Plaintiffs in the second case seek to overturn California’s Proposition 8, a 2008 voter-approved law that bans same-sex marriage. Colorado voters passed a similar ban in 2006, so depending on how the court rules, Colorado’s ban could be overturned as well.

McClintock is feeling confident that the court will rule her way.

“However, it’s very frightening because it’s all or nothing,” she said.

Durango residents Laura Latimer and Ellen Paul got married in California before Proposition 8 passed.

Latimer is still interested in the politics of the issue, but often domestic chores and caring for their son take precedence, she said.

She has a ho-hum attitude about the upcoming civil-unions bill.

“I think we would sign up, get a civil union and then worry about who’s cooking dinner that night,” Latimer said.

jhanel@durangoherald.com

Amy McClintock, left, and her partner of 18 years, Cindiman Pinneke, take a moment to adjust some equipment before a trip to Durango Mountain Resort for a day of skiing before continuing on to Ouray for ice climbing. Enlarge photo

JOSH STEPHENSON/Durango Herald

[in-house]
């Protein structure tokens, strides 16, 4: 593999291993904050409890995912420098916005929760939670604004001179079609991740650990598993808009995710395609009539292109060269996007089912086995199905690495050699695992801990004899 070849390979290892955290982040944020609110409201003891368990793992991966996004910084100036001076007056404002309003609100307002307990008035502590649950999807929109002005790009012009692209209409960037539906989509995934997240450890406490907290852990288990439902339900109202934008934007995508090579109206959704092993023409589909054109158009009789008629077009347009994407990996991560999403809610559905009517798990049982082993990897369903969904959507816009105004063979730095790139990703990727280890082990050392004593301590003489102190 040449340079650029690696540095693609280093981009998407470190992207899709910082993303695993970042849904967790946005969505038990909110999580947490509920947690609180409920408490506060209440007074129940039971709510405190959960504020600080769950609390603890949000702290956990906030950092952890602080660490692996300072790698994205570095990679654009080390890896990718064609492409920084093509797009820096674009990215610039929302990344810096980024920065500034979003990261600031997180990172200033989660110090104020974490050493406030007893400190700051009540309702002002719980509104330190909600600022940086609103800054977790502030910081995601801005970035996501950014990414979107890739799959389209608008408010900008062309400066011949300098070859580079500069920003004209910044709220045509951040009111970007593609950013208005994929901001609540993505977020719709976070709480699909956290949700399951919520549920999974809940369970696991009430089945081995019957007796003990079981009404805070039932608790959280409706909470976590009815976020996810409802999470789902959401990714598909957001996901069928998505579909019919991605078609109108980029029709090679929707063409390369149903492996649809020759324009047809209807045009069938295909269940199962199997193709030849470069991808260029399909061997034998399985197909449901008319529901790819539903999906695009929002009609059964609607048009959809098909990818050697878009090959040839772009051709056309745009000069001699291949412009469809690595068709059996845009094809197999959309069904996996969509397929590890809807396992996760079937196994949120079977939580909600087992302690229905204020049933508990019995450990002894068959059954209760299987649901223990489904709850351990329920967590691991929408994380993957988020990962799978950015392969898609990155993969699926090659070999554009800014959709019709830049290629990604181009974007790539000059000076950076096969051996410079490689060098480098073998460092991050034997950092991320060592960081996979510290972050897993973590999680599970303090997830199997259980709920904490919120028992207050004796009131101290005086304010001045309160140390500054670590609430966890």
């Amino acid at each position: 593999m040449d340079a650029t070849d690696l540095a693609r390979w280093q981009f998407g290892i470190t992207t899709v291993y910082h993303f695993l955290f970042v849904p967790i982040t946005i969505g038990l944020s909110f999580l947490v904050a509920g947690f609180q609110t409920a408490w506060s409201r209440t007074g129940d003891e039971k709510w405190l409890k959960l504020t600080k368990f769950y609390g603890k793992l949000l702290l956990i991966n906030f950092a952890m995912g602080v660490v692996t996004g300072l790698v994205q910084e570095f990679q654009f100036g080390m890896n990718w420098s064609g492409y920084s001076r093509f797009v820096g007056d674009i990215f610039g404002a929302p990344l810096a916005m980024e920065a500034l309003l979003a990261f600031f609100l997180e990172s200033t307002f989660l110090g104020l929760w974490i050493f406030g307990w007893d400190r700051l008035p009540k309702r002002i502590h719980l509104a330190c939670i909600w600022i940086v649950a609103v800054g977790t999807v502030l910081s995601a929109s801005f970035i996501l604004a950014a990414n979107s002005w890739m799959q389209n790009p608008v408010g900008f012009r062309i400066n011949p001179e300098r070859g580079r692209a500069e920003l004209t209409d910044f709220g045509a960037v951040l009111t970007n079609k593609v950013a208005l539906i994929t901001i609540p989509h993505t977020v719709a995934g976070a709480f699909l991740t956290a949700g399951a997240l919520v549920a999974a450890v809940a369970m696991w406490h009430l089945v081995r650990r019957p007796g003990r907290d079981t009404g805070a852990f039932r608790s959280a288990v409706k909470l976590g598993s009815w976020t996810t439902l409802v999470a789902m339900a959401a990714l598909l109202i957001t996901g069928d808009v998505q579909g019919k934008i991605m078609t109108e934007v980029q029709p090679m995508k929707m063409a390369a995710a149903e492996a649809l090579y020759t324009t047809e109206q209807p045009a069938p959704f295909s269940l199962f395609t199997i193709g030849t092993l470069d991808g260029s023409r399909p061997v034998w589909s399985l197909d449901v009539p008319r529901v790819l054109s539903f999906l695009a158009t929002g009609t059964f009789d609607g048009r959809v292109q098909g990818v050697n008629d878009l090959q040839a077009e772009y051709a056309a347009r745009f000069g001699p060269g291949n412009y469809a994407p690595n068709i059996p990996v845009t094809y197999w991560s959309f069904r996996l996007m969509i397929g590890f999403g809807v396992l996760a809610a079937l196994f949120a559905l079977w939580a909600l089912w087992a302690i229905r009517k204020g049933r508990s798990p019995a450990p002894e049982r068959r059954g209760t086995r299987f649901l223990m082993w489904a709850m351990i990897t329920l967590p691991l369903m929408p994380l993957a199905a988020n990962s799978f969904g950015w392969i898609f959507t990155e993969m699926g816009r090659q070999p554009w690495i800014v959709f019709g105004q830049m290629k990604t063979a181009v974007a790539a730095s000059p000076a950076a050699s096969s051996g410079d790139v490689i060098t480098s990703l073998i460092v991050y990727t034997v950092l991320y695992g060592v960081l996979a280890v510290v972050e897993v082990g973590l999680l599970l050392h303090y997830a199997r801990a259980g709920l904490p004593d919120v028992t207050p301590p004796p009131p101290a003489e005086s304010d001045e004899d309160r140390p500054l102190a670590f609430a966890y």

Amy McClintock, left, and her partner of 18 years, Cindiman Pinneke, take a moment to adjust some equipment before a trip to Durango Mountain Resort for a day of skiing before continuing on to Ouray for ice climbing.

Ferrandino Enlarge photo

Ferrandino

Amy McClintock, left, says she and her partner, Cindiman Pinneke, have spent thousands of dollars in fees to secure legal protections automatically afforded to married couples. “We’re tired of being second-class citizens,” McClintock says. Enlarge photo

STEVE LEWIS/Durango Herald

Amy McClintock, left, says she and her partner, Cindiman Pinneke, have spent thousands of dollars in fees to secure legal protections automatically afforded to married couples. “We’re tired of being second-class citizens,” McClintock says.

“Any kind of civil union or domestic partnership is not the equivalent of marriage,” Amy McClintock said. Enlarge photo

STEVE LEWIS/Durango Herald

“Any kind of civil union or domestic partnership is not the equivalent of marriage,” Amy McClintock said.